On Tue, Aug 14, 2012 at 10:06 AM, Junio C Hamano <gits...@pobox.com> wrote:
> Shawn Pearce <spea...@spearce.org> writes:
>> Parsing the request line of git-daemon is easy. But we could make it
>> easier. An alternative arrangement would be to add a new command line
>> flag to git daemon like --command-filter that names an executable
>> git-daemon will invoke after parsing the request line. It can pass
>> along the client IP address, command request, repository name, and
>> resolved repository path, and tie stdin/stdout to the client. This
>> binary can decide to exec the proper git binary for the named command,
>> or just exit to disconnect the client and refuse service. This makes
>> it simple for a tool like gitolite to plug into the git-daemon
>> authorization path, without needing to be the network daemon itself,
>> worry about number of active connection slots, etc.
> I think that is a good direction to go in, except that I am unsure
> what kind of conversation do you want to allow between the "command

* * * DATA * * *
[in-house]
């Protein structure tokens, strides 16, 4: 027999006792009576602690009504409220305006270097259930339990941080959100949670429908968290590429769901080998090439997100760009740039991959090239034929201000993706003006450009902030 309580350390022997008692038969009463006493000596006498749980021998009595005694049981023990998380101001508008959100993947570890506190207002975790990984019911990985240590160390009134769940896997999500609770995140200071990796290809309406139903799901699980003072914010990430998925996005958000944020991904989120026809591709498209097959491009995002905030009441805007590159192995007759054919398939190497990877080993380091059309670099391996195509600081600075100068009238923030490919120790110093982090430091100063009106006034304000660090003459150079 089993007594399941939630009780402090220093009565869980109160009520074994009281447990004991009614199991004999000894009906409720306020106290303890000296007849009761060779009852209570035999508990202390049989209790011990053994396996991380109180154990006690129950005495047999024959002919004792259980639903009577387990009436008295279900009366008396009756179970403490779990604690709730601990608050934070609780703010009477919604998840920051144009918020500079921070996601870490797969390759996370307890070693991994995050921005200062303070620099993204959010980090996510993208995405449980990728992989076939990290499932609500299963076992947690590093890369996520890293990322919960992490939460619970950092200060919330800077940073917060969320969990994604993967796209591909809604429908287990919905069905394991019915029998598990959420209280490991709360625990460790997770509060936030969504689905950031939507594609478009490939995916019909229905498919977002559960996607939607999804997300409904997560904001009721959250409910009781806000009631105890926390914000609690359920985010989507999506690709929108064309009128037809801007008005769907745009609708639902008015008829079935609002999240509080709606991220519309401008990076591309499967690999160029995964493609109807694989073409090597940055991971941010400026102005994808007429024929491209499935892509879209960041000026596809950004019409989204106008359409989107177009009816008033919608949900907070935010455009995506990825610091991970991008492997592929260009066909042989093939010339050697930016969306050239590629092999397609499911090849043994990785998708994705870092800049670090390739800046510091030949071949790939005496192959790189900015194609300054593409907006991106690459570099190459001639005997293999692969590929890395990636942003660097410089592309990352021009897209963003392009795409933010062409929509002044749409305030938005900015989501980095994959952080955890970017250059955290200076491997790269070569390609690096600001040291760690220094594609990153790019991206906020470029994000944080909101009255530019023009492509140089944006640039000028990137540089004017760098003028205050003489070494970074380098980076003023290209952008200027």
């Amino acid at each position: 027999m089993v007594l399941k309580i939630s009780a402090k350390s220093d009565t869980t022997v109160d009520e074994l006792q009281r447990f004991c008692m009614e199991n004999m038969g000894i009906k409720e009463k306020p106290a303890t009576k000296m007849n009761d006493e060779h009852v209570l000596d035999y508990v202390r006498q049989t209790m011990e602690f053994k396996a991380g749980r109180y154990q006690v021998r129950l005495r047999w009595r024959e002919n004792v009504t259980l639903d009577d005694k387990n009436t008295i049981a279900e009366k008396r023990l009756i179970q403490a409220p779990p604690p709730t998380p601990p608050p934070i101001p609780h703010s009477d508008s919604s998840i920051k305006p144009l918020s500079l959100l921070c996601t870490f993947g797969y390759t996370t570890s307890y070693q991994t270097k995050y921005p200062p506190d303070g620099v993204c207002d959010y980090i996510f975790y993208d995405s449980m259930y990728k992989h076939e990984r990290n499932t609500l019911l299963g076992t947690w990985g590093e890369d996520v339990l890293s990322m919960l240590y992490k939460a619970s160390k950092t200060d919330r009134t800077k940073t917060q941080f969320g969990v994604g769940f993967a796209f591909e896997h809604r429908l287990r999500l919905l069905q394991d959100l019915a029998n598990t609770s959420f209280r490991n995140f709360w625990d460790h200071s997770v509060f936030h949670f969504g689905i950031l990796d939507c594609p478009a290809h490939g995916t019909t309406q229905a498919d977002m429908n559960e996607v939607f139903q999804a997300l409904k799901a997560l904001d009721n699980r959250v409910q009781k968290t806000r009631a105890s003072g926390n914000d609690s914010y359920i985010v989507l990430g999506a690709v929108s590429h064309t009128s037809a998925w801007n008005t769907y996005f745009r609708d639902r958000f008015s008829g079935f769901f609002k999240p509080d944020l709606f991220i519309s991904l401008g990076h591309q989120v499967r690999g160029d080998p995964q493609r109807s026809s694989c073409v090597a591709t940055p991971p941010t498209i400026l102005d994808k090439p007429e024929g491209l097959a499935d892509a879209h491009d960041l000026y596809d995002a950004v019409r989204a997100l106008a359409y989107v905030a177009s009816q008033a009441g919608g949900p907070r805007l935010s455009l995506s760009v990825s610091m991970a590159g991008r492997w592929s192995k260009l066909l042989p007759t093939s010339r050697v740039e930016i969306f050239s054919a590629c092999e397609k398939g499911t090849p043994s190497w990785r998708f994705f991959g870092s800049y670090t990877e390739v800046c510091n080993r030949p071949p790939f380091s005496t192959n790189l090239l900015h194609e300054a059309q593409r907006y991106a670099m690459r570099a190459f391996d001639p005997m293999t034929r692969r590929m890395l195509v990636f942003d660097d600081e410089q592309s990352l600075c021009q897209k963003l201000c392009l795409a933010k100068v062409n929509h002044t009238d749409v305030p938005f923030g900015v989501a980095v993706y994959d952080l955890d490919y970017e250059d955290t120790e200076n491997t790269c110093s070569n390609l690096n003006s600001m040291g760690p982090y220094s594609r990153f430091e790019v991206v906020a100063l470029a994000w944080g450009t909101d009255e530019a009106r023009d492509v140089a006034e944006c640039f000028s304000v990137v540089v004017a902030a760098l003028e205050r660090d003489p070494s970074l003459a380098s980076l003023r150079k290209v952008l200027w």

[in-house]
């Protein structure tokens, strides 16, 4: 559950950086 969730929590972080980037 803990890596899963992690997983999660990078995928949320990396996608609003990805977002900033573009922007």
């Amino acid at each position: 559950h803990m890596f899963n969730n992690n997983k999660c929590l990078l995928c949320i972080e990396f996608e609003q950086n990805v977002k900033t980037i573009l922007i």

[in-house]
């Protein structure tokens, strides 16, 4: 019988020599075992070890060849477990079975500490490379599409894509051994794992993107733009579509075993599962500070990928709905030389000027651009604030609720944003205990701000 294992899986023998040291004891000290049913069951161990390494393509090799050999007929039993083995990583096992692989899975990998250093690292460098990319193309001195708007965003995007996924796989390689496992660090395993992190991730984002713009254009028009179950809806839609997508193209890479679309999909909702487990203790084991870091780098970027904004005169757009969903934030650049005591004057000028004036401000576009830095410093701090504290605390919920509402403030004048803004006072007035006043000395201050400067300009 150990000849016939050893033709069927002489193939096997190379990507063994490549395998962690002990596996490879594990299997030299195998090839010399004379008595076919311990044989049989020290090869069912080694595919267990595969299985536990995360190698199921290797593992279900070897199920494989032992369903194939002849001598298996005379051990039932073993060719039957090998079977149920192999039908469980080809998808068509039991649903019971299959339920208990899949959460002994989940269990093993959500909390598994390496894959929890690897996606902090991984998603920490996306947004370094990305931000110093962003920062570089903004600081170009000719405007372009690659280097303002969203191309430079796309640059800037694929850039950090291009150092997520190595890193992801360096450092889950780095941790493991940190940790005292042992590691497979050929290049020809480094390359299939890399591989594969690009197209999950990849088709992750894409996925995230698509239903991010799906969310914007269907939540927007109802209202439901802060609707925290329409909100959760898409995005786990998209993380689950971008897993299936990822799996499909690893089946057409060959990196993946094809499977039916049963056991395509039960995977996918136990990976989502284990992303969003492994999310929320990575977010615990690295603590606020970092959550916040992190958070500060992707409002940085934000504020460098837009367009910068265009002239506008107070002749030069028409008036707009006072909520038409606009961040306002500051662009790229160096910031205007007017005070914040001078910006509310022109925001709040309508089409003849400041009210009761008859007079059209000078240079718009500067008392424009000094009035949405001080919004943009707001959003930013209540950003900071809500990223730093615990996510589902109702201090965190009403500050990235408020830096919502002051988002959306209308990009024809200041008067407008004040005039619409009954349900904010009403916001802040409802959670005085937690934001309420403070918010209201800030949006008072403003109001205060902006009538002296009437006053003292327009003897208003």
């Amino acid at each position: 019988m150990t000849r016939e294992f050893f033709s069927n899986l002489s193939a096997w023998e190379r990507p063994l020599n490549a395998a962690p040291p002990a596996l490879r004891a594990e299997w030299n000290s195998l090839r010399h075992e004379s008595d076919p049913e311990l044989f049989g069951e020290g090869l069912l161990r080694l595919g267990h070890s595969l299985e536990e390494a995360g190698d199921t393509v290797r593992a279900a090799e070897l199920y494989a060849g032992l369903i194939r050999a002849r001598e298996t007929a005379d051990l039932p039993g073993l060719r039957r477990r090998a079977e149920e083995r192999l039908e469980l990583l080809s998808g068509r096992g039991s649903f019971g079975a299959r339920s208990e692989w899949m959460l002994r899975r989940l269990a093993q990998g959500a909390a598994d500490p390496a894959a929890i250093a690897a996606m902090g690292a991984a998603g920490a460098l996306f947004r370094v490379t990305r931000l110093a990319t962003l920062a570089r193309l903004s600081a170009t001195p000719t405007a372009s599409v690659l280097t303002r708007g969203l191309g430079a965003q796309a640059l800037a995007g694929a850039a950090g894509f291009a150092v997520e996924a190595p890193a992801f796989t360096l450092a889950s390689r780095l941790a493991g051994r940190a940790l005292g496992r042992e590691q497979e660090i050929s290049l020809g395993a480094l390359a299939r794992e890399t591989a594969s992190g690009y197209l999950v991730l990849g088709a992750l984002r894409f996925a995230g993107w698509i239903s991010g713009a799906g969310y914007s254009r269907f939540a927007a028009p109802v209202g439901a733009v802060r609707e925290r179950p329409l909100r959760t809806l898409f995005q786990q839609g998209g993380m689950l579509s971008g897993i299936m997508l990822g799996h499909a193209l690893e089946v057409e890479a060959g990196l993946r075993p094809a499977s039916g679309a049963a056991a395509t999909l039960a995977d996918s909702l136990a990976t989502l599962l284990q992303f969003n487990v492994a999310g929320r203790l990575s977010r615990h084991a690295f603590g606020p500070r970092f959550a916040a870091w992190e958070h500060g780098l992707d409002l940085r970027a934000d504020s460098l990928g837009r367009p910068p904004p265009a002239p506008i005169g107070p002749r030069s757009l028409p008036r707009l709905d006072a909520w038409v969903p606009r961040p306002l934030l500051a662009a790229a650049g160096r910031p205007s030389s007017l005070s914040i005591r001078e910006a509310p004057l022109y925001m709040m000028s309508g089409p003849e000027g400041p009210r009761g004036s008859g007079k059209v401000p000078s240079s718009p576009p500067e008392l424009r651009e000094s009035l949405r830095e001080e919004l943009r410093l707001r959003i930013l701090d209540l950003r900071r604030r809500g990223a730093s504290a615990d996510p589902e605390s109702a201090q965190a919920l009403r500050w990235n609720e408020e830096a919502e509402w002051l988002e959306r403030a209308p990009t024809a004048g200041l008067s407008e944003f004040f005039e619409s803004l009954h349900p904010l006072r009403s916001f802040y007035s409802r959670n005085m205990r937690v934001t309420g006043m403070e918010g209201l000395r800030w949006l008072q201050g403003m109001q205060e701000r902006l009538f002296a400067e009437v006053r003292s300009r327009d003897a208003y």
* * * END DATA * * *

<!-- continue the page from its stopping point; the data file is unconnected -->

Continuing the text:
> filter" helper and the client by exposing standard input and output
> stream to to the helper.
Sorry, I was thinking the helper would exec the git command, and thus
pass along the stdin/stdout socket.
> If the client side has a matching "pre
> negotiate command" helper support, then presumably the helpers can
> discuss what Git protocol proper does not care about before deciding
> to allow the connection go through, but until that happens, opening
> the stdio streams up to the helper sounds like an accident waiting
> to happen to me (e.g. "fetch-pack" connects, the server side helper
> reads the first pkt-line from the client, says "OK, you may proceed"
> to the daemon, then the daemon spawns the "upload-pack", which will
> obviously see a corrupt request stream from "fetch-pack").
But seeing this, yes, that is a bad idea. Better to treat that like a
hook, where exit status 0 allows the connection to continue, and exit
status non-zero causes the connection to be closed. Maybe with an
error printed to stderr (if any) being echoed first to the client if
possible using the ERR formatting notation.
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